This unit works great and can hold temps with a full 10 gallons.  I have done ~20 beef tenderloin filets to perfection and it could have held more.  Of course you could install in a smaller / larger pot too.

    I have an air bubbler and stone but I have found it doesn't seem to add anything. I think it circulates fine without it.

    Edit: This particular pot is actually weldless.  None of the connections to the pot required a weld.
  • calikingcaliking Posts: 4,533
    Cool setups! 

    #1 LBGE December 2012 • #2 SBGE February  2013 • #3 Mini May 2013
    A happy BGE family in Houston, TX.
  • MurrayGMurrayG Posts: 15
    Just purchased an Anova unit and I'm looking for a good source of recipes.  Any suggestions?
  • GK59GK59 Posts: 424
    You guys are nutz. What happened to throwing a chunk of meat on the grill and enjoying a cold beer.

    Smitty's Kid's BBQ

    Bay City,MI

  • TackmanTackman Posts: 142
    I have the dorkfood controller. I like it. Already had an old crock pot. Works fine for me.thought about hooking it up to a freezer, to keep the beer extra cold. Mmmmmmm, cold beer...
    Cleveland, Ohio
  • CanuggheadCanugghead Posts: 3,267
    edited January 11
    @rtt121 ... Neat, I salvaged a heating element from an old kettle, was thinking of inserting into an old stock pot too.... currently my vessel of choice is a $7 used coffee urn since I don't SV large quantities and don't do vege (vege needs 180+ but coffee urn can't go above 170 ish unless I bypass the builtin thermostat); the urn is pre wired and came equipped with heater and spout, did I mention it makes coffee too?

    By the way, I hope the naked wires/contacts at your heating element were exposed temporarily  
    :-/
    Vaughan, ON, Canada
  • rtt121rtt121 Posts: 420
    Thanks @Canugghead

    The heating elements are cheap enough.. like $12. I haven't done veggies yet but I should try.

    Like I said this is something I already had made when I really started reading about SV.  It just happens to work great.  I thought of buying an Anova or Sansaire when it hits the market but then I realized this really does do the job and both of those devices are not listed to be able to head 10 gallons.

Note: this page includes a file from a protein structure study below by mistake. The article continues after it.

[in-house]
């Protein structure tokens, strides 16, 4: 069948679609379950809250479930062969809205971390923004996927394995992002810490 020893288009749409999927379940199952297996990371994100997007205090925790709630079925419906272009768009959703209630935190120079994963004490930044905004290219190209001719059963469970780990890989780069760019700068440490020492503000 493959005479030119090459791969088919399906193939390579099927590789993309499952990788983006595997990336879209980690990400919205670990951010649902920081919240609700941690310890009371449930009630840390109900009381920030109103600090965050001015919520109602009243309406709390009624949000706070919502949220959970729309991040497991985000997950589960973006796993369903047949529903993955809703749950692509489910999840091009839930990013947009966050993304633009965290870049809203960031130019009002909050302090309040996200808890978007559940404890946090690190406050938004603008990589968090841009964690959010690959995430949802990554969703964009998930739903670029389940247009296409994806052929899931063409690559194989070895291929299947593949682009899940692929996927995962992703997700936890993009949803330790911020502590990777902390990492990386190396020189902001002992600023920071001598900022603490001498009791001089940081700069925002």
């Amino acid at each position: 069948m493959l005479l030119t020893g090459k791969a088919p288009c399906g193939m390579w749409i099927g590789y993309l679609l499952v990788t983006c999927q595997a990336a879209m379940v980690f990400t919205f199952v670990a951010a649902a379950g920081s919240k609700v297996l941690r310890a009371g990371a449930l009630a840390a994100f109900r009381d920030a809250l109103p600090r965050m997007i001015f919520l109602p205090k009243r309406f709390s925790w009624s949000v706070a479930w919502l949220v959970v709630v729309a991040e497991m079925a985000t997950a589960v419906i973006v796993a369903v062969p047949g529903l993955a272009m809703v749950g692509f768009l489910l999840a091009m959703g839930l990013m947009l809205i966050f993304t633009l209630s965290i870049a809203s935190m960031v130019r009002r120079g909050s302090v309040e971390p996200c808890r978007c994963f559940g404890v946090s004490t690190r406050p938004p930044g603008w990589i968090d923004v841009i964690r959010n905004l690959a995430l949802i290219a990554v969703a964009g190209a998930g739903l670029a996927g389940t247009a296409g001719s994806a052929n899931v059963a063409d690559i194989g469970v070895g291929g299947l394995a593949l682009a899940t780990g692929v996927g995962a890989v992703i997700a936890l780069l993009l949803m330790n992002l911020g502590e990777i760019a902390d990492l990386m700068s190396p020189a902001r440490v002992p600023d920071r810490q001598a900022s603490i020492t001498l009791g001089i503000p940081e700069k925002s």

Those wires are only exposed temporarily.
  • I have been thinking of tossing my hat into the sous vide ring... Taking a close look at a temp controller that power cycles a crockpot or a roaster...looking at this unit on Amazon..

    Any experience or opinions with these units or this setup would be welcome...Thanks

    I looked into this question about a year ago. I decided to make my own using the instructions here: http://www.instructables.com/id/Sous-vide-cooker-for-less-than-40/

    Parts were easily purchased. The only additional item that was necessary was an inexpensive large manual (non digital) slow cooker. Very easy to use and we use it all of the time. 
  • scooter759scooter759 Posts: 216
    I've had the Dorkfood controller for about a year and a half. I use it quite a bit. I was lucky in that I already have a Masterbuilt electric turkey fryer. Haven't had an issue with circulation. True you have to run the cord for the probe under the lid. I wrap my cord in HDAF, helps to protect it and position it. I have dropped mine on concrete a couple of times, got it wet, no problems.
    Large & medium eggs, Weber Summit gasser, Weber Kettle, Weber Q. Mankato, MN


  • I have been thinking of tossing my hat into the sous vide ring... Taking a close look at a temp controller that power cycles a crockpot or a roaster...looking at this unit on Amazon..

    Any experience or opinions with these units or this setup would be welcome...Thanks


    I looked into this question about a year ago. I decided to make my own using the instructions here: http://www.instructables.com/id/Sous-vide-cooker-for-less-than-40/

    Parts were easily purchased. The only additional item that was necessary was an inexpensive large manual (non digital) slow cooker. Very easy to use and we use it all of the time. 


    Thanks...good info...and interesting read...is your temp probe waterproof?
    Making the neighbors jealous in Pleasant Hill, Ia one cook at a time...
  • I've had the Dorkfood controller for about a year and a half. I use it quite a bit. I was lucky in that I already have a Masterbuilt electric turkey fryer. Haven't had an issue with circulation. True you have to run the cord for the probe under the lid. I wrap my cord in HDAF, helps to protect it and position it. I have dropped mine on concrete a couple of times, got it wet, no problems.

    Good info...it's one of the 3 configurations I am considering. ..appreciate the feedback.
    Making the neighbors jealous in Pleasant Hill, Ia one cook at a time...